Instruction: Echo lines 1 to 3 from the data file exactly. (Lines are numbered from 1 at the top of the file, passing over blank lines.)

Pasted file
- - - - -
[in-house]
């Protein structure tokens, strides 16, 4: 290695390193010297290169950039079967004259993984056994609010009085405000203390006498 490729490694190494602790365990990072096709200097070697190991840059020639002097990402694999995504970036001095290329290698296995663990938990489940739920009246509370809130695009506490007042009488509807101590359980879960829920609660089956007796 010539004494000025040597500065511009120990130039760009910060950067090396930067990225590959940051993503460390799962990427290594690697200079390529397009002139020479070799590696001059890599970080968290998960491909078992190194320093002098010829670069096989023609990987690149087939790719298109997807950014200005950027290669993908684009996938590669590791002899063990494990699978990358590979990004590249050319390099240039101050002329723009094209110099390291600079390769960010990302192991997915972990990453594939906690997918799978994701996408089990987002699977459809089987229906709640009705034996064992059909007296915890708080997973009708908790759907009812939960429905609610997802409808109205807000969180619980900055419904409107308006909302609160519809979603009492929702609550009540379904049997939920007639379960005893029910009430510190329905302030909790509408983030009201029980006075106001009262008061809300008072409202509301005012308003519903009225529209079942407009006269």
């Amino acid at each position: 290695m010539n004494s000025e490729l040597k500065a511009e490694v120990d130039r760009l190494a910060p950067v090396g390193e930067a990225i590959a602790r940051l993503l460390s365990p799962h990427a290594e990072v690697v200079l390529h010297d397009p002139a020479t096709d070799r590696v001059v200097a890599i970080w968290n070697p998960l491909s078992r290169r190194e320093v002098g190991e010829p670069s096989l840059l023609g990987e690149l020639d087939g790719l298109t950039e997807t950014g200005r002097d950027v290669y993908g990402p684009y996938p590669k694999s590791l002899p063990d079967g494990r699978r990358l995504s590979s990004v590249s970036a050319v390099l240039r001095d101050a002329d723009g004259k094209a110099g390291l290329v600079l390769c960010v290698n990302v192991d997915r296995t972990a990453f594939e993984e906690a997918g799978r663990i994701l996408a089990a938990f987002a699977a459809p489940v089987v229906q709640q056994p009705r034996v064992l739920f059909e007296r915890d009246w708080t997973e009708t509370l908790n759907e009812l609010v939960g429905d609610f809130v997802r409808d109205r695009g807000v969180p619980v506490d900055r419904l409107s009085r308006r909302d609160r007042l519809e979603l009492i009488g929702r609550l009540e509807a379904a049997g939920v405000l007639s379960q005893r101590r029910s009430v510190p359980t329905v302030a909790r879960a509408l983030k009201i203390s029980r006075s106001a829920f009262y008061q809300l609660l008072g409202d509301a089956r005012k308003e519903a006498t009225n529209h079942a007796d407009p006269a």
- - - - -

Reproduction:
[in-house]
């Protein structure tokens, strides 16, 4: 290695390193010297290169950039079967004259993984056994609010009085405000203390006498 490729490694190494602790365990990072096709200097070697190991840059020639002097990402694999995504970036001095290329290698296995663990938990489940739920009246509370809130695009506490007042009488509807101590359980879960829920609660089956007796 010539004494000025040597500065511009120990130039760009910060950067090396930067990225590959940051993503460390799962990427290594690697200079390529397009002139020479070799590696001059890599970080968290998960491909078992190194320093002098010829670069096989023609990987690149087939790719298109997807950014200005950027290669993908684009996938590669590791002899063990494990699978990358590979990004590249050319390099240039101050002329723009094209110099390291600079390769960010990302192991997915972990990453594939906690997918799978994701996408089990987002699977459809089987229906709640009705034996064992059909007296915890708080997973009708908790759907009812939960429905609610997802409808109205807000969180619980900055419904409107308006909302609160519809979603009492929702609550009540379904049997939920007639379960005893029910009430510190329905302030909790509408983030009201029980006075106001009262008061809300008072409202509301005012308003519903009225529209079942407009006269």
């Amino acid at each position: 290695m010539n004494s000025e490729l040597k500065a511009e490694v120990d130039r760009l190494a910060p950067v090396g390193e930067a990225i590959a602790r940051l993503l460390s365990p799962h990427a290594e990072v690697v200079l390529h010297d397009p002139a020479t096709d070799r590696v001059v200097a890599i970080w968290n070697p998960l491909s078992r290169r190194e320093v002098g190991e010829p670069s096989l840059l023609g990987e690149l020639d087939g790719l298109t950039e997807t950014g200005r002097d950027v290669y993908g990402p684009y996938p590669k694999s590791l002899p063990d079967g494990r699978r990358l995504s590979s990004v590249s970036a050319v390099l240039r001095d101050a002329d723009g004259k094209a110099g390291l290329v600079l390769c960010v290698n990302v192991d997915r296995t972990a990453f594939e993984e906690a997918g799978r663990i994701l996408a089990a938990f987002a699977a459809p489940v089987v229906q709640q056994p009705r034996v064992l739920f059909e007296r915890d009246w708080t997973e009708t509370l908790n759907e009812l609010v939960g429905d609610f809130v997802r409808d109205r695009g807000v969180p619980v506490d900055r419904l409107s009085r308006r909302d609160r007042l519809e979603l009492i009488g929702r609550l009540e509807a379904a049997g939920v405000l007639s379960q005893r101590r029910s009430v510190p359980t329905v302030a909790r879960a509408l983030k009201i203390s029980r006075s106001a829920f009262y008061q809300l609660l008072g409202d509301a089956r005012k308003e519903a006498t009225n529209h079942a007796d407009p006269a």